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Tomah Health Joins With WHA Members to Provide Nearly $2 Billion in Community Benefits


Tomah Health is among Wisconsin hospitals and health care systems that provided nearly $2 billion in community benefits in fiscal year 2021. The figure is part of the recently released Wisconsin Hospital Association’s (WHA) 2022 Community Benefits Report that highlighted programs, services and activities across the state that hospitals contributed free, as well as the financial assistance they provided to patients.

Tomah Health chief financial officer Joe Zeps said the local health care facility provided approximately $5 million in community needs this past year. “Tomah Health is committed to giving back to the communities that we serve,” Zeps said. “We know that a great deal of the success that we experience here at the hospital is due to the support of the community and we are excited to be able to demonstrate how we can pay that back to the communities that we serve.”

Zeps said the benefit figure is a direct result of work by hospital staff throughout the year. “Staff should take great pride in the investments the hospital makes in taking care of the community, particularly within the context of how COVID has affected our industry over the last two years,” said Zeps.

The report segmented the state into seven different regions. The western region, which included Monroe, LaCrosse, Jackson, Trempealeau, Adams and Crawford counties recorded $167,812,322 in total community benefits for 2021.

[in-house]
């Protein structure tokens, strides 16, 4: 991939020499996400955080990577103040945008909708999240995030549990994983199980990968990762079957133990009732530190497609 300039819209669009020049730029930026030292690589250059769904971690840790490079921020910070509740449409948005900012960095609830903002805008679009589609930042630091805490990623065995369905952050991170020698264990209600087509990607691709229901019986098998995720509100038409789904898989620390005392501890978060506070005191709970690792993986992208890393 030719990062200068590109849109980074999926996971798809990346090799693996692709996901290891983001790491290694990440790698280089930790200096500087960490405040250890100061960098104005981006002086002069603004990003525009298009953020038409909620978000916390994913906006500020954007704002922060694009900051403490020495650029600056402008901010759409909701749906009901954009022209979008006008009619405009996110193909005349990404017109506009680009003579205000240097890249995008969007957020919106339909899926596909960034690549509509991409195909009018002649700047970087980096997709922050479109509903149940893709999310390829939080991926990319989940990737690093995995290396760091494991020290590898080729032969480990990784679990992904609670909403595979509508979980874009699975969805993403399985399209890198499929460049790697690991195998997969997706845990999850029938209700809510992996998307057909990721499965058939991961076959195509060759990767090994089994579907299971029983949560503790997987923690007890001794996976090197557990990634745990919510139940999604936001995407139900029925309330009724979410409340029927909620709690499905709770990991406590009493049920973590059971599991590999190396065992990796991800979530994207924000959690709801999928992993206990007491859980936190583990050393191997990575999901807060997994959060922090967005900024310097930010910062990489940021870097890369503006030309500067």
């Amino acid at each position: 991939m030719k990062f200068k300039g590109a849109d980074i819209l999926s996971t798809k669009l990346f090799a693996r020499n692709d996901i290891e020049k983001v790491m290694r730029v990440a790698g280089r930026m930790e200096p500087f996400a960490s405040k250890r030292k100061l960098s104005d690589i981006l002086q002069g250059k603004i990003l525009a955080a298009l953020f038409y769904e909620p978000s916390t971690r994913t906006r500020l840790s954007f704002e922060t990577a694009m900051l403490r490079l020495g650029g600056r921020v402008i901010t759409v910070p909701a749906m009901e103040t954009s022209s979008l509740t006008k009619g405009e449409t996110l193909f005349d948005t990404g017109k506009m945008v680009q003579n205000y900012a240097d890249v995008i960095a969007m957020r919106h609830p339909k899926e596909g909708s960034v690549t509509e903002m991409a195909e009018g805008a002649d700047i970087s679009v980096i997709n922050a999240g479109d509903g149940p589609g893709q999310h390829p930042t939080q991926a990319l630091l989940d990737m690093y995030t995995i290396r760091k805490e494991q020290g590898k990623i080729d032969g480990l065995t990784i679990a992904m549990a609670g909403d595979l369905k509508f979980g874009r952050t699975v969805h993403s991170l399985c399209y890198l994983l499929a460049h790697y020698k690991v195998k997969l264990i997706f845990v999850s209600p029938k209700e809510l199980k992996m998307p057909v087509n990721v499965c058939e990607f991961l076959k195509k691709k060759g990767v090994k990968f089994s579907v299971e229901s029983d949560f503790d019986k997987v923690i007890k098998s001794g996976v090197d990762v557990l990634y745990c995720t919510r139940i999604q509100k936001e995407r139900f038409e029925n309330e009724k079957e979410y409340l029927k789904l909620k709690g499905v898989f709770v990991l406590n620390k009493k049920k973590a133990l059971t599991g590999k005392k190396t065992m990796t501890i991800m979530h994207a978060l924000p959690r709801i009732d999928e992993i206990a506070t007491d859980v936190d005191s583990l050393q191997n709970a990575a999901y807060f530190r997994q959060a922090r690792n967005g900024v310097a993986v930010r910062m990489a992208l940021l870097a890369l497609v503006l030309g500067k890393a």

WHA officials said the report details the many ways Wisconsin’s nonprofit hospitals and health systems care for their communities beyond patient care, often at a financial loss. “As vital members of the communities we serve, the release of this important report underscores that the services provided by Wisconsin hospitals don’t stop at simply patient care,” said WHA President and CEO Eric Borgerding. “The 2022 Community Benefit Report offers an important reminder that hospitals continue to be there for people when no one else is. Even when a service loses money or generates no revenue at all, or when hospitals lose hundreds of millions of dollars taking care of Medicaid patients, the uninsured and those no one else will help. Wisconsin hospitals and health systems consistently step up to the plate and offer crucial services in their communities every minute of every hour of every day,” Borgerding said.

In 2013, under a new requirement of the Affordable Care Act, hospitals were required to complete a formal community health needs assessment in partnership with public health and other community partners to assess, address and prioritize community health needs.

The annual report also quantified a number of services and community contributions provided by Wisconsin hospital and health systems, spanning from charity care, subsidized health services, community health improvement services and other expenditures.
In addition to the printed Community Benefits Report, WHA offers an interactive version of the report so that stakeholders can view ways hospitals and health systems are enhancing the quality of life in Wisconsin.

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